Google Just Took A Seat At The TV Ad Table

  • by , Featured Contributor, March 24, 2022
I watched a presentation back in the early aughts by Google’s then-head of ad sales, industry legend Tim Armstrong, in which he laid out the company’s BHAG (Big Hairy Audacious Goal): Google would someday capture $100 billion of the trillion dollars spent globally each year by marketers on advertising and promotion.

Of course, since Google’s entire business in those days was limited to search, Armstrong acknowledged that to achieve that goal, Google would eventually need to capture a portion of TV ad dollars, money that was historically limited in the U.S. to a dozen or so substantial television broadcast and programming companies that resided at advertising’s “adult table,” one firmly ensconced in a virtually impenetrable velvet rope.

How things have changed.

In 2006, Google bought YouTube, what was then a user-generated video sharing platform, which has grown it into one of the world’s dominant ad-supported video platforms. Last year, Alphabet, Google’s parent company, generated revenue in excess of $250 billion, virtually all from advertising -- but still generating very little revenue so far from traditional TV ad budgets.



Then, yesterday, this appeared on YouTube’s external blog: “And now US viewers for the first time will be able to watch full seasons of TV shows on YouTube for free with ads. Now you can stream nearly 4,000 episodes of your favorite TV shows, including ‘Hell’s Kitchen,’ ‘Andromeda,’ ‘Heartland’ and more.”

Yep, no better way for Google to get U.S. TV ad dollars than giving free shows with 15- and 30-second ads to the 135+ million U.S. users who view YouTube each month on connected TVs.  By the way, Google is taking no chances on being the oddball at the TV ad party. It has been a long-term partner of both Nielsen and Comscore, and already receives more ad spend from each and every major agency holding company than any other media supplier in the world.

Of course, Big Tech elbowing into the TV ad business isn’t new. Amazon’s IMDB Fire has been in the free, ad-supported TV world for several years, Amazon Prime now has the NFL, its Twitch is becoming a real challenger to YouTube, particularly among video gamers, and sales of its latter two units are helmed by well-regarded former Turner exec Walker Jacobs, who knows his way well around the velvet-roped TV ad table.

There’s no question the TV ad industry has undergone enormous change over the past 10 years: connected TVs, streaming, consolidation, viewership erosion have all had big impacts. However, in my view, all of this will pale in comparison to what it will be like for television network groups to have to share their TV ad table with Google.

Watch out. More will change in the TV ad industry in the next three years than the 10 years before.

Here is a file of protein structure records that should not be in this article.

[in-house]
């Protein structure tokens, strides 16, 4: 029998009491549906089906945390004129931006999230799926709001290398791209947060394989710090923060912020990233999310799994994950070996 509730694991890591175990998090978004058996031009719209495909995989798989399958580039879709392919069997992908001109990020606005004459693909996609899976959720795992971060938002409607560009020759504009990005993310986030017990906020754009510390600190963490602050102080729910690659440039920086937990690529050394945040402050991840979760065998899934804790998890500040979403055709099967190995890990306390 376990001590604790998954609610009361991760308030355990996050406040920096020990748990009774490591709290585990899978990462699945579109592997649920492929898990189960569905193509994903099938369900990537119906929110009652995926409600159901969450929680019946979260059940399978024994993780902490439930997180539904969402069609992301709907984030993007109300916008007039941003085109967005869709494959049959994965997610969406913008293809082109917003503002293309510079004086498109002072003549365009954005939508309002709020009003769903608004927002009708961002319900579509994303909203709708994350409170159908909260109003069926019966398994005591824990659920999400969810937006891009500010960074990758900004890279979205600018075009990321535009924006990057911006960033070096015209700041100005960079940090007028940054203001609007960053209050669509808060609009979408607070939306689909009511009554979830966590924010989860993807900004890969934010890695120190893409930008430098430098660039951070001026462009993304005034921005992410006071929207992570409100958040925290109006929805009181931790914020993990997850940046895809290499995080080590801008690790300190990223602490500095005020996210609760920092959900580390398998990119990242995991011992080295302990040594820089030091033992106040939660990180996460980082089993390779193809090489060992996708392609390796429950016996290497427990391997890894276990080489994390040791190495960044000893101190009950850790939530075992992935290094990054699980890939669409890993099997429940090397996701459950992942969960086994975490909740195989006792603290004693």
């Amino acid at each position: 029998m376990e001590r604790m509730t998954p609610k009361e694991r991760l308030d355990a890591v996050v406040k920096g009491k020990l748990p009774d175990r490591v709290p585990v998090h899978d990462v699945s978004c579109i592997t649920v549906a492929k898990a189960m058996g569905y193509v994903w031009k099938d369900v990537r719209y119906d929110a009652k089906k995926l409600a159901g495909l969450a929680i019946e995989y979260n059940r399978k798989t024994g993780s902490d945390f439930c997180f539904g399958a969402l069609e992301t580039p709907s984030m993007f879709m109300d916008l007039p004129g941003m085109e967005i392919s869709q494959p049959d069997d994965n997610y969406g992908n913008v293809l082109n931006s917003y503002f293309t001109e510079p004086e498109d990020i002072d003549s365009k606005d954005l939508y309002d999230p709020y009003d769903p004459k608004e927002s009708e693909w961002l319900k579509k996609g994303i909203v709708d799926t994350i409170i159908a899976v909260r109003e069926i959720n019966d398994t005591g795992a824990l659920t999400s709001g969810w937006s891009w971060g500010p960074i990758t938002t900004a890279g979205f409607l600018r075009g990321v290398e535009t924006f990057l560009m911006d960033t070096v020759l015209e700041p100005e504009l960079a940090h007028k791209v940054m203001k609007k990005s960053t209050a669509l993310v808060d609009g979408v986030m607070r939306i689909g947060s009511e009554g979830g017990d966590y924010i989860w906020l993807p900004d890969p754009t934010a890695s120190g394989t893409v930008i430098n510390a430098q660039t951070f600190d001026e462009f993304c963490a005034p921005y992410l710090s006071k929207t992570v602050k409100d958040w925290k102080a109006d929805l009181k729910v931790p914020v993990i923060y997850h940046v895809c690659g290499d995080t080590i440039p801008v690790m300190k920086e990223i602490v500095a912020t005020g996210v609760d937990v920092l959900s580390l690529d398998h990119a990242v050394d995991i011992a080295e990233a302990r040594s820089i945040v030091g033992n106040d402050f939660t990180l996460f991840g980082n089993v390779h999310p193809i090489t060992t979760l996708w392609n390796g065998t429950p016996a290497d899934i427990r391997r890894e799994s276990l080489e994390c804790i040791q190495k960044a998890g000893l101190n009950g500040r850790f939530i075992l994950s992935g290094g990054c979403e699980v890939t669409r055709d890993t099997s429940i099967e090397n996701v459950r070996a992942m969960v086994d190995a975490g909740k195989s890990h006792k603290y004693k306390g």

2 comments about "Google Just Took A Seat At The TV Ad Table".
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  1. Jim Meskauskas from Media Darwin, Inc., March 25, 2022 at 7:50 p.m.

    A few observations, in no particular order:

    Google practically owns the world’s search market, with its original service and YouTube.

    Google has user data on a vast array of people's behavior, and the entry point for that behavior is by virtue of search and YouTube.

    DoubleClick click/DCM supports over 50% of the adserving market, meaning a majority of digital ads are delivered by Google.

    Google has often been the invisible, and sometimes not so invisible hand, of privacy policy development. GDPR and CCPA were shaped in part by Google.

    Google’s operating system for MOS hovers just over 70%.

    Google’s operating system for Smart and connected TV is officially a bit over 10%, but unofficially closer to 40%.

    Chrome has a hair under 65% global penetration.

    All media is moving to be connected to an IP, which means it's connected to a machine-readable ecosystem.

    The endpoints of the ecosystem are devices.

    The devices all have IDs.

    The devices are running Google’s OS.

    Google has optics on the entire media universe, including the universe’s largest ID graph, that reads across every major media.

    Even if a closed garden, the garden is so large, you’ll never see the walls. It'll be like that village in that crappy M. Night Shyamalan movie "The Village.

    While many have died at the ramparts trying to guess Google's real motives over the years, I think it's safe to say that they are positioning to hold fast an enormous part of the media universe, including TV. As more TV becomes CTV and buying gets committed on a trade desk or DSP, a lot of advertisers are going to throw up their hands and say, "fuck it, I’ll put more of my schedules here since I already do so much with Google Ads, anyway, and I’ll at least be able to get a universal view of audience and activity in one place across multiple platforms in GA360 for a pretty big chunk of my audience, and it’s just too much to think about dealing with the moving parts outside of the Google walled garden." I’ve seen clients go 80%+ all in on Google because of the unity of the buying platform and analytics, even if the advertiser understands intellectually that Google grades its own homework and doesn’t let you study with books from any library but theirs.

    Theyre going to be a big player in the future of TV.

  2. Leon Thomas from Flashy Trends, March 29, 2022 at 2:45 p.m.

    One of the best responses to a post I've read. Spot on. 

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